Aug 04, 2014
When the property was still there a week later they expressed their frustration. Very understandable.
90% of contracts of sale are conditional on various things. Whether it's finance approval, a building inspection, the sale of another property or a host of other 'conditions'.
The vast majority of these 'conditional' sales go on to become unconditional and settle. A small percentage do not. Again, this could be for any number of reasons - whether the buyer can't raise the finance or the building inspector finds a fault with the property that the buyer won't accept etc.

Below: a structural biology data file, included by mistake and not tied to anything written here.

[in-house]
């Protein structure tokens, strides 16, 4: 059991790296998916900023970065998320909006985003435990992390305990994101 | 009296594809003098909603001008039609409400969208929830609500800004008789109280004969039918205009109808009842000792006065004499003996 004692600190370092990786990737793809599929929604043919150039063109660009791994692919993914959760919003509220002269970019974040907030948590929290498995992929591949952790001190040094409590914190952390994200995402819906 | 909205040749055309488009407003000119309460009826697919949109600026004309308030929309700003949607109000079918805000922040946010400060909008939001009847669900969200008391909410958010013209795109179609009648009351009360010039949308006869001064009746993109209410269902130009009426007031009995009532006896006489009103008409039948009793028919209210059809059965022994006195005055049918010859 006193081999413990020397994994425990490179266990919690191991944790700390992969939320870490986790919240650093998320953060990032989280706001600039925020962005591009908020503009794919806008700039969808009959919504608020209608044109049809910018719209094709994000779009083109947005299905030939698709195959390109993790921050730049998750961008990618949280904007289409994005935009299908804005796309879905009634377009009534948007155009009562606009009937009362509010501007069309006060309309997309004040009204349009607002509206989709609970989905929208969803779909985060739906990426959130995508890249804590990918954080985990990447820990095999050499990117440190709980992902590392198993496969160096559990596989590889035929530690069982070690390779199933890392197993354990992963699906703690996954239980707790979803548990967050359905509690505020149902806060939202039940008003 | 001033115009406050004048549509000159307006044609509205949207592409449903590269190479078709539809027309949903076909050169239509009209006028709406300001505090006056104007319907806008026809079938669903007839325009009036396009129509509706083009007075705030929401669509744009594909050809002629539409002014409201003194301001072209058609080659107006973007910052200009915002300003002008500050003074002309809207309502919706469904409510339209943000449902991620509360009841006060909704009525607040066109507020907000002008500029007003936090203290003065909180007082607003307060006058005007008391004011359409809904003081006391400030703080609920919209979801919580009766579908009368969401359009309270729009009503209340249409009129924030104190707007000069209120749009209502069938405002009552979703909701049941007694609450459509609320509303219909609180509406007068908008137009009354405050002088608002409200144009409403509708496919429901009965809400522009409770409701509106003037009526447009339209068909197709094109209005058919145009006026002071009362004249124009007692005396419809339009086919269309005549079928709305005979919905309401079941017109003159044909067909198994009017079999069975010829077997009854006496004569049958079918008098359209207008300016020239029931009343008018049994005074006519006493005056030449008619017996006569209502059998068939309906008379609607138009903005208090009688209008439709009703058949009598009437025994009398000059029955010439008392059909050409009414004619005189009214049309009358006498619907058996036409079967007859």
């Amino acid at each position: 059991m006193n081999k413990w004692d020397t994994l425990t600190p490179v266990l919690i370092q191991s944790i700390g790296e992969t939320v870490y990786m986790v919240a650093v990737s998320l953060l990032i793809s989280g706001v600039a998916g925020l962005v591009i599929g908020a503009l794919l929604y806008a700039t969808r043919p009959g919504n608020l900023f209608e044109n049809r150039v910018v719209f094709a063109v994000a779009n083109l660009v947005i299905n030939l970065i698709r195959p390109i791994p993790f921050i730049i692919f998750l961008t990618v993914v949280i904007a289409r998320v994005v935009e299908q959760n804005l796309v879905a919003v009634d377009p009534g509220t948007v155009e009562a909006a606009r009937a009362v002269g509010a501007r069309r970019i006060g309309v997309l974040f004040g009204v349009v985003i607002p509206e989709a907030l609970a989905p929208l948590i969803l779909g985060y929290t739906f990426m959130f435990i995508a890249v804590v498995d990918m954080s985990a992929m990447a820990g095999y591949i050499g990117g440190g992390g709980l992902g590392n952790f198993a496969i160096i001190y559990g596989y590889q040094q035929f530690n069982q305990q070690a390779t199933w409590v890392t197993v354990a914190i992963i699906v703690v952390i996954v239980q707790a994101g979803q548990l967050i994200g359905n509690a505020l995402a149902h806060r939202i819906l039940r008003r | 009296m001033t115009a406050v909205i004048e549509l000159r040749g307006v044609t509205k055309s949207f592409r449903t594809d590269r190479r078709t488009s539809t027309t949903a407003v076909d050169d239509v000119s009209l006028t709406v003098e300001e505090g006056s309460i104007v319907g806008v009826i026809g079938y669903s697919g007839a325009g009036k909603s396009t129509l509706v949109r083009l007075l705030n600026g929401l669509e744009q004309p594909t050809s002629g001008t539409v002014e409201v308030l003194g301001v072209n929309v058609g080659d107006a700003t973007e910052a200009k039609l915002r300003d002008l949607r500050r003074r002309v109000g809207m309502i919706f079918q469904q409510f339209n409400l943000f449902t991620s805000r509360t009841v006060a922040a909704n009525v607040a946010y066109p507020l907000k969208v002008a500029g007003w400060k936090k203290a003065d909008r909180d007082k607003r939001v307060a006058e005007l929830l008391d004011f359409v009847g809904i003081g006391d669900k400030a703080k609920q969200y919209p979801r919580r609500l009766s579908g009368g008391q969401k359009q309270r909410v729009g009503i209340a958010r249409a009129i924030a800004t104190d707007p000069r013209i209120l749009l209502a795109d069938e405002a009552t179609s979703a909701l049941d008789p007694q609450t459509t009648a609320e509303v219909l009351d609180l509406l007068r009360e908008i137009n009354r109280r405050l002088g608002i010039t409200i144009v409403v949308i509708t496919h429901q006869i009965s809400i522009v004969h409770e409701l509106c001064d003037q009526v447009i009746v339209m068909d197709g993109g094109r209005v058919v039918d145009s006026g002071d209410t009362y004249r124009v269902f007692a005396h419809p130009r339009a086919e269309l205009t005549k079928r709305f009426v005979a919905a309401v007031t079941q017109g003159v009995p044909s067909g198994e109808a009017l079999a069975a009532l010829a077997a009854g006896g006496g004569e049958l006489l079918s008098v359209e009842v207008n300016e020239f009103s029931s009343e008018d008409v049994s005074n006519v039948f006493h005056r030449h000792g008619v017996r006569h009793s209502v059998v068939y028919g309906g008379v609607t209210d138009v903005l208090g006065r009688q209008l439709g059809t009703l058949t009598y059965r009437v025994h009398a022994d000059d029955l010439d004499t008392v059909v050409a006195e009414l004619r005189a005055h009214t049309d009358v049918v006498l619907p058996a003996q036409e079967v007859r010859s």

From time to time where a second buyer would like to buy, we write up a contract that is 'subject to the first contract not proceeding'.
It is standard industry practice that a property is viewed as sold when the contract is unconditional and the agreed deposit has been paid. Until then we continue to show the property as being for sale. Whilst some companies take a different view we feel they walk a dangerous path.
Frustrating, yes sometimes it can. The alternative however, is somewhat more frustrating. Particularly for the seller who may remove the property from the market for weeks (thinking that the property has sold) only to find that a condition of a contract has not been met and they need to unpack, undo their moving plans and start the process over again.
When we advertise a property as being sold, there is no confusion. Sold means Sold.